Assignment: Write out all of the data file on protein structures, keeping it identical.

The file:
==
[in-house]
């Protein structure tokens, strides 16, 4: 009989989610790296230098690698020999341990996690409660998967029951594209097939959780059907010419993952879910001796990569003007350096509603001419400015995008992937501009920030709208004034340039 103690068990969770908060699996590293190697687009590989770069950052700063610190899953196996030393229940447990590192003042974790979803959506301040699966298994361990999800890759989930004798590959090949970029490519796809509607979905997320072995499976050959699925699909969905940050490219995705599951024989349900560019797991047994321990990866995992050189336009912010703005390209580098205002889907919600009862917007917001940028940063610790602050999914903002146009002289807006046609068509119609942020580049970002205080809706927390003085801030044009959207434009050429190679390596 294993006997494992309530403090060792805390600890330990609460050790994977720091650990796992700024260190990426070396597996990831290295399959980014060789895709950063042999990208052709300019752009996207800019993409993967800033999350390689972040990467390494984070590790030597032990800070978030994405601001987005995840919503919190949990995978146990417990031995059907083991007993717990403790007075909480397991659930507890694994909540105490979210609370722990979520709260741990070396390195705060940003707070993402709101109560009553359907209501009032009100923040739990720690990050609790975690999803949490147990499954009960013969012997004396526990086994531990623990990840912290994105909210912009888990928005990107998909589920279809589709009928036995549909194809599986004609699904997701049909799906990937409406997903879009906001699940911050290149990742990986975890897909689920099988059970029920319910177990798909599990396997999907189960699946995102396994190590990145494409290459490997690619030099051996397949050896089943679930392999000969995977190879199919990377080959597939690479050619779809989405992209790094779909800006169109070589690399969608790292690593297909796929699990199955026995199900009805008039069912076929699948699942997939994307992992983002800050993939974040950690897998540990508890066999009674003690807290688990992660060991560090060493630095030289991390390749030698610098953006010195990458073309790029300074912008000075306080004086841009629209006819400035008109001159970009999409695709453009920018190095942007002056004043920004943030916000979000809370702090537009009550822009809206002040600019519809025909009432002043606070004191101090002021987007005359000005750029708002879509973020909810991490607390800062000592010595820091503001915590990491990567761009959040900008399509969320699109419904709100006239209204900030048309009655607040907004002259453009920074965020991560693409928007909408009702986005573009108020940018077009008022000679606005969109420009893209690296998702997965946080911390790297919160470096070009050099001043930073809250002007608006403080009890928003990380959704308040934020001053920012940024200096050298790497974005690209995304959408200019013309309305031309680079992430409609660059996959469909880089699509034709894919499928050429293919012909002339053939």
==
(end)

[in-house]
């Protein structure tokens, strides 16, 4: 009989989610790296230098690698020999341990996690409660998967029951594209097939959780059907010419993952879910001796990569003007350096509603001419400015995008992937501009920030709208004034340039 103690068990969770908060699996590293190697687009590989770069950052700063610190899953196996030393229940447990590192003042974790979803959506301040699966298994361990999800890759989930004798590959090949970029490519796809509607979905997320072995499976050959699925699909969905940050490219995705599951024989349900560019797991047994321990990866995992050189336009912010703005390209580098205002889907919600009862917007917001940028940063610790602050999914903002146009002289807006046609068509119609942020580049970002205080809706927390003085801030044009959207434009050429190679390596 294993006997494992309530403090060792805390600890330990609460050790994977720091650990796992700024260190990426070396597996990831290295399959980014060789895709950063042999990208052709300019752009996207800019993409993967800033999350390689972040990467390494984070590790030597032990800070978030994405601001987005995840919503919190949990995978146990417990031995059907083991007993717990403790007075909480397991659930507890694994909540105490979210609370722990979520709260741990070396390195705060940003707070993402709101109560009553359907209501009032009100923040739990720690990050609790975690999803949490147990499954009960013969012997004396526990086994531990623990990840912290994105909210912009888990928005990107998909589920279809589709009928036995549909194809599986004609699904997701049909799906990937409406997903879009906001699940911050290149990742990986975890897909689920099988059970029920319910177990798909599990396997999907189960699946995102396994190590990145494409290459490997690619030099051996397949050896089943679930392999000969995977190879199919990377080959597939690479050619779809989405992209790094779909800006169109070589690399969608790292690593297909796929699990199955026995199900009805008039069912076929699948699942997939994307992992983002800050993939974040950690897998540990508890066999009674003690807290688990992660060991560090060493630095030289991390390749030698610098953006010195990458073309790029300074912008000075306080004086841009629209006819400035008109001159970009999409695709453009920018190095942007002056004043920004943030916000979000809370702090537009009550822009809206002040600019519809025909009432002043606070004191101090002021987007005359000005750029708002879509973020909810991490607390800062000592010595820091503001915590990491990567761009959040900008399509969320699109419904709100006239209204900030048309009655607040907004002259453009920074965020991560693409928007909408009702986005573009108020940018077009008022000679606005969109420009893209690296998702997965946080911390790297919160470096070009050099001043930073809250002007608006403080009890928003990380959704308040934020001053920012940024200096050298790497974005690209995304959408200019013309309305031309680079992430409609660059996959469909880089699509034709894919499928050429293919012909002339053939």